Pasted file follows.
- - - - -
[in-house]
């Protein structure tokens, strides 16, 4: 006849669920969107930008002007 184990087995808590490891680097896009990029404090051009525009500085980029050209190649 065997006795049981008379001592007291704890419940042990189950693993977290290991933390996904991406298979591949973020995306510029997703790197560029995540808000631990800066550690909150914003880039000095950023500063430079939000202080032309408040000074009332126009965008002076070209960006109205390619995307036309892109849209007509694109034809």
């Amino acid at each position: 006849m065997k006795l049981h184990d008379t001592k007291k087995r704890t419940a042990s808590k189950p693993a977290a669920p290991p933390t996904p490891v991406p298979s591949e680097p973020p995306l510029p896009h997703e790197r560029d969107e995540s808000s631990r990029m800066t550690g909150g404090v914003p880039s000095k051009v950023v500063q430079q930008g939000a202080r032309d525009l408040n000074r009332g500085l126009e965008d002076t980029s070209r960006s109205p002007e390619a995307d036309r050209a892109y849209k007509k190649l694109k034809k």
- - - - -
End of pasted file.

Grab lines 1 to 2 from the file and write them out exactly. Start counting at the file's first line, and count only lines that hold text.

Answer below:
[in-house]
């Protein structure tokens, strides 16, 4: 006849669920969107930008002007 184990087995808590490891680097896009990029404090051009525009500085980029050209190649 065997006795049981008379001592007291704890419940042990189950693993977290290991933390996904991406298979591949973020995306510029997703790197560029995540808000631990800066550690909150914003880039000095950023500063430079939000202080032309408040000074009332126009965008002076070209960006109205390619995307036309892109849209007509694109034809």